Setting Up Your Own Business: The Trouble, Strife and Triumph of a New Entrepreneur, Month Twelve

Guest blog post by new entrepreneur Natasha Spencer. She is doing a monthly column about the trials and tribulations she has while launching a new business. You can read about Month Eleven here.

So 2015 - what a year! A steep learning curve, but I managed to get through it with the business growing and me managing to stay as far out of the 9 to 5 cubicle as possible. Did I achieve everything I hoped? Nope. Did I solely write about only those topics that inspired, motivated and connected with me on a more meaningful level? I wish. But, am I heading in that right direction? Yes. Am I in a happier position, more aligned with my passions and values? Absolutely.

And that’s the test, isn’t it? If I'm enjoying what I’m doing and I feel that I have made the leap onto the right path as a new entrepreneur than I'm doing something right. Right? Maybe this would not be the right path for others, but it seems to be the right path for me because it feels right.

As 2016 approached, I decided that I would enter the new year with renewed enthusiasm, new goals and fresh focus. And that’s where I have started. Peaks and troughs have certainly happened, but I try to keep a handle on what I want to achieve this year and work towards it a little each and every day.

Here’s how 2016 has been going so far...


  • Clarity
You can have a million goals on your resolution list that translate into a billion little entries on your to-do list, but if those are never done then they will remain there next year. When I think about the amount of time I spend watching TV, worrying about too many things and procrastinating, I irritate myself. Why couldn’t I just force myself out of a rut and do the tasks I knew would bring me joy and happiness? Laziness? Yep. Fear? Yep. But here’s the thing I’ve learnt, those same dreams and goals I aspire to reach as a new entrepreneur are still resolutions and on the to-do list. I now just have to maintain the passion I had at the start of the month and not allow lackluster attitudes to take over.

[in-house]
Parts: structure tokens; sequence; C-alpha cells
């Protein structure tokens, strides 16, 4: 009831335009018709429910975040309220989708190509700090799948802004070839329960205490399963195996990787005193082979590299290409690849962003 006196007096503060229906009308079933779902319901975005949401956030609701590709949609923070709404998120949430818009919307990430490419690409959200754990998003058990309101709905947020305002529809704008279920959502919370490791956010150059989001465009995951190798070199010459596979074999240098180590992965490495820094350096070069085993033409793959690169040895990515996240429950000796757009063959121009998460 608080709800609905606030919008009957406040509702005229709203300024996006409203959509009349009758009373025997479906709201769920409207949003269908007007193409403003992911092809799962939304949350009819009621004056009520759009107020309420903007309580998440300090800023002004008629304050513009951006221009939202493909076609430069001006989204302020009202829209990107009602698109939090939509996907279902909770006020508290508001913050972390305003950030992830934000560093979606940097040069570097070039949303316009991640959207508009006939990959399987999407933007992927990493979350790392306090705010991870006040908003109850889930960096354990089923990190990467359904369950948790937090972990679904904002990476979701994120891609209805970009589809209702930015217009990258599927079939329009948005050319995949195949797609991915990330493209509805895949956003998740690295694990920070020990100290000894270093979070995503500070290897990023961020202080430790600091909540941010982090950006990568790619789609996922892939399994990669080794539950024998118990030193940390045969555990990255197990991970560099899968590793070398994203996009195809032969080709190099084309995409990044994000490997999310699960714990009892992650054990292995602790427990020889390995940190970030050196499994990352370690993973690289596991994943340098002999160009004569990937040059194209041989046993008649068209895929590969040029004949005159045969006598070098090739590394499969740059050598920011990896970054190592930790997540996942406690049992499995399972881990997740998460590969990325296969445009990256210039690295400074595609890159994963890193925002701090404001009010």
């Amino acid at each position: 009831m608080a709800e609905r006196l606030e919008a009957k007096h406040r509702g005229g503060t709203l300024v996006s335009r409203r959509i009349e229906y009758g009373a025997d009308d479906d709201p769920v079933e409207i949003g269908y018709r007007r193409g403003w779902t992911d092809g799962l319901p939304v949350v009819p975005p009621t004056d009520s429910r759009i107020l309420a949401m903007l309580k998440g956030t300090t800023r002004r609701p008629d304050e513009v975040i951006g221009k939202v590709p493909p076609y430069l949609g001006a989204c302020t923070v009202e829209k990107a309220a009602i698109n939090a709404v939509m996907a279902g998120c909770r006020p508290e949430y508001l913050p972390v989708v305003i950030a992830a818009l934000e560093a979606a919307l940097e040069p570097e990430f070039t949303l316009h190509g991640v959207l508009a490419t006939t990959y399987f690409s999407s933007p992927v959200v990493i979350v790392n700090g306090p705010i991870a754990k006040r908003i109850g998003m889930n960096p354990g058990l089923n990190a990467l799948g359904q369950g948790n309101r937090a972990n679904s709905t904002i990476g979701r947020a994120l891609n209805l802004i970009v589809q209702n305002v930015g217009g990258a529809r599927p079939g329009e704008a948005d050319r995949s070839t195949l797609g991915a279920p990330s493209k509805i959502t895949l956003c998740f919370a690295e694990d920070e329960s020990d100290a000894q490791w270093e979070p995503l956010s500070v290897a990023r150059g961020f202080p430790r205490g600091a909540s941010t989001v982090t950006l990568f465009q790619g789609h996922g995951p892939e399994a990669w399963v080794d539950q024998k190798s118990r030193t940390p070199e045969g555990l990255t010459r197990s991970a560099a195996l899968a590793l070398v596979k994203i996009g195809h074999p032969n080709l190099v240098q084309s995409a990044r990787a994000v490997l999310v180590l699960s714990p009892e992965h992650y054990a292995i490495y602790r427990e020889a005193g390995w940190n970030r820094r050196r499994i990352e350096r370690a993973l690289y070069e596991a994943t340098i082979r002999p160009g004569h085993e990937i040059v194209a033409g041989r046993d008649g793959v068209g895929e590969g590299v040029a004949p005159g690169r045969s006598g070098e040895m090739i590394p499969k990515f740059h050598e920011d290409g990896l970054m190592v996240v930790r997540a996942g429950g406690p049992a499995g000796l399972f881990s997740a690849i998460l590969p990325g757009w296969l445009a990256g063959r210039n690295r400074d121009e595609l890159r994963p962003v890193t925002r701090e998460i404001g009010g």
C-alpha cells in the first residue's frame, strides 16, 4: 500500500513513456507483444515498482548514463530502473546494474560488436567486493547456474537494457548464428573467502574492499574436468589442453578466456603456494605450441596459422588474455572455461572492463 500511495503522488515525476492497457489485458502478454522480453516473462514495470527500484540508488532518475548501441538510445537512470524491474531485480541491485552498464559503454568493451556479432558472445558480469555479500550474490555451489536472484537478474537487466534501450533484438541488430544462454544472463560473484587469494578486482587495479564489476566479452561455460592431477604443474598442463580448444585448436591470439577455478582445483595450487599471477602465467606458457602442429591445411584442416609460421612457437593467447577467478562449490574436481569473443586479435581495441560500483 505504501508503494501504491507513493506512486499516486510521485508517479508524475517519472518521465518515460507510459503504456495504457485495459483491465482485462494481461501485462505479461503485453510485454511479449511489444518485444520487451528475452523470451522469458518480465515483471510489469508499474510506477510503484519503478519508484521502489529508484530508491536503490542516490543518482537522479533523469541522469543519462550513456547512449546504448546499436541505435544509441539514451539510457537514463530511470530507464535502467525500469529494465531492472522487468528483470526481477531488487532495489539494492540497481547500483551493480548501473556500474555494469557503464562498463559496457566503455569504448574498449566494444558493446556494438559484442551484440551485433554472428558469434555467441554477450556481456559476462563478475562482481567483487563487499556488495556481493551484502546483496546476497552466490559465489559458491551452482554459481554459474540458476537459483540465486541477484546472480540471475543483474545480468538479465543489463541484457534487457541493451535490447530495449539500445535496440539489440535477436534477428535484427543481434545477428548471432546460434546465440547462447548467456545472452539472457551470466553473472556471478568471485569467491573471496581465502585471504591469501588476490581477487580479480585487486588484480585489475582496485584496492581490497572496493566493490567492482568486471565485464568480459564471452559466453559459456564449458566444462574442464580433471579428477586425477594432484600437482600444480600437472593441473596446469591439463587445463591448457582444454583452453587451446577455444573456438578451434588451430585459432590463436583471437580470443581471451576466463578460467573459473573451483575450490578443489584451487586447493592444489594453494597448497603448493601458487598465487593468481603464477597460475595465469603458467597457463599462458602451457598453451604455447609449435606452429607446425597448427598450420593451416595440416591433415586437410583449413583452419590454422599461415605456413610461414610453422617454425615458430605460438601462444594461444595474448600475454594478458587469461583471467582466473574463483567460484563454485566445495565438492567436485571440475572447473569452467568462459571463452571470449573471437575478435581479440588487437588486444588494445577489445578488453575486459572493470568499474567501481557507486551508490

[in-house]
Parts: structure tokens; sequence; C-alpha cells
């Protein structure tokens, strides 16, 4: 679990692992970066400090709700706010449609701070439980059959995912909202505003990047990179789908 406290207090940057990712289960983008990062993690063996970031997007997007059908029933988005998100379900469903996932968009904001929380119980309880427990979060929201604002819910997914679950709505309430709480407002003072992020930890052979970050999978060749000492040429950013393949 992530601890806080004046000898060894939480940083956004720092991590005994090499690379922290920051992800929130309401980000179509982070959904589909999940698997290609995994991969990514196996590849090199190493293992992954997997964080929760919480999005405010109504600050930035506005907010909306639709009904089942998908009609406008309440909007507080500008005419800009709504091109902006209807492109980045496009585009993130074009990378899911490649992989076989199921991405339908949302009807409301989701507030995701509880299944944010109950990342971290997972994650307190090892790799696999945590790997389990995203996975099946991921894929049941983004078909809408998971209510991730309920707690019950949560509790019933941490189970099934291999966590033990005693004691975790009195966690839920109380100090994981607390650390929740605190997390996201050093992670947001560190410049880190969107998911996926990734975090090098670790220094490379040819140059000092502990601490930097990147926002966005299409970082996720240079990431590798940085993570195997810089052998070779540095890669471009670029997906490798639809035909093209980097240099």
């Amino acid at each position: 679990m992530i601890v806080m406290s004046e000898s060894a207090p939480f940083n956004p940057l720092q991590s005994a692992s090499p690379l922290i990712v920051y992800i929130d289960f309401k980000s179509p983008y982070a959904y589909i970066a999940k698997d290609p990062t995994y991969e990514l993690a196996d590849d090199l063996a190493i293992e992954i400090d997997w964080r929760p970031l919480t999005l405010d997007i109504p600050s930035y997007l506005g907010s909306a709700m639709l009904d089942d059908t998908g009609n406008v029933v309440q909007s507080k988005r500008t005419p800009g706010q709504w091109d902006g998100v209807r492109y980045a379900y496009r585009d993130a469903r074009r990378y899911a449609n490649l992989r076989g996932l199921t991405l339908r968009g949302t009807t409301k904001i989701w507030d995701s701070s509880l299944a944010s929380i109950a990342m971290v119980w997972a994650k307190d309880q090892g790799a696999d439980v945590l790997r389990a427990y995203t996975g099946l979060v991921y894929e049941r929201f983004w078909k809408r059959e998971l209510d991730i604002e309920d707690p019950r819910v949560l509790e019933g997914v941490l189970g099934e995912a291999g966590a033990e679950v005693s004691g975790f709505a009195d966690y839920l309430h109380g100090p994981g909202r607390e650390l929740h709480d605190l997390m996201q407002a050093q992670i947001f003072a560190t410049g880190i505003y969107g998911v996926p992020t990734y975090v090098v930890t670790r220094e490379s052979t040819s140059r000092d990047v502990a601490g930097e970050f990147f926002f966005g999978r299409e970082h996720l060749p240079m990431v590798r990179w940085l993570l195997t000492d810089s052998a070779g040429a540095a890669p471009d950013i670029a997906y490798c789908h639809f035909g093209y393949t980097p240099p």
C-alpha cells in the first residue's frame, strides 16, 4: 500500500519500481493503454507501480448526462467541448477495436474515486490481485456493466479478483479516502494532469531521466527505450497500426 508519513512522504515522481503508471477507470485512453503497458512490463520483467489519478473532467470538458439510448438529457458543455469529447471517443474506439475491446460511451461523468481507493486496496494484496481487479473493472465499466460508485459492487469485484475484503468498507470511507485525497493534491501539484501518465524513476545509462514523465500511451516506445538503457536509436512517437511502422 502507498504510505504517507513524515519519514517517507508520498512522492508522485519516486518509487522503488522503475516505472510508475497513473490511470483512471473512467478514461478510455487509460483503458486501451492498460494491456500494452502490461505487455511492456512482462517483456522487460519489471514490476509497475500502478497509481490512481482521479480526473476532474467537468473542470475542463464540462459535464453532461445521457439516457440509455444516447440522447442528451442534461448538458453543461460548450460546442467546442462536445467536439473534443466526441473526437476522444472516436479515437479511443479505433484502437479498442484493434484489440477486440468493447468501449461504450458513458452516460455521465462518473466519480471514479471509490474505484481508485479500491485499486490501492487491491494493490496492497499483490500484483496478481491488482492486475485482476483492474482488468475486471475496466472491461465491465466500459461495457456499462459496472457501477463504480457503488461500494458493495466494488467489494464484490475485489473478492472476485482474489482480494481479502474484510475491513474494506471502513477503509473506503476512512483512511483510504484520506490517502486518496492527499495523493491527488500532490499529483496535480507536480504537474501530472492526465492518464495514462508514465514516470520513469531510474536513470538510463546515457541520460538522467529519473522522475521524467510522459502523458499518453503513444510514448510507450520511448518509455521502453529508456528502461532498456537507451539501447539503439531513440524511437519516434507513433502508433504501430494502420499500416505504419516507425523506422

So what does that take? I think it comes down to removing yourself from your own comfort zones and propelling yourself forward to achieving your dreams. Just take the first small step.


  • Waiting for an answer
As this year got off to a pretty rapid start as a result of a multitude of meetings, calls and deliverables, I was under the impression that relationships would commence, contracts would be drafted and new projects would simply roll onto the books. Sounds too good to be true? Well, it is. It’s not that this is impossible, it’s not. But the timescales I envisaged for all these marvellous actions happening was. I was once told not so long ago that getting work with corporate clients is tough. It’s all based on building trust. And I’ve realized that you can’t take the amount of time it takes to earn for granted. Heck, there are people I’ve known for years that I wouldn’t say I trust 100%. And yet, I’ve expected one call or one meeting to produce those high levels of trust in my work and ability.

Learning that establishing a new relationship will likely take several calls and weeks or even months of meetings and conversations, and that this is not a reflection on my ability, is key and has enabled me to take the pressure off myself somewhat and just enjoy meeting new people and telling them about my brand and goals as a new entrepreneur. 


  • New connections

This month I have begun to change the way I communicate. This has not been a conscious decision or action, but more likely an indication of feeling more comfortable in telling people what I do and feeling worthy enough to talk to them. I can see that previously, I was talking with a lack of self-belief or nervousness and that’s bound to not feel potential clients with confidence. While I blamed my ability or my offerings, my real problem could have been in my delivery. 

And if (like me) don’t feel particularly confident, then live according to my own fallback personal mantra, "Fake it until you make it." If you can’t make those genuine levels of confidence within yourself real, then fake them for now until you cross over that invisible but very real barrier into real confidence.

For more trouble, strife and triumph in the world of a new entrepreneur, come back for next month's installment about my experience as a new entrepreneur hitting her six month of startup experience. And tweet me to share your own trouble, strife and triumph!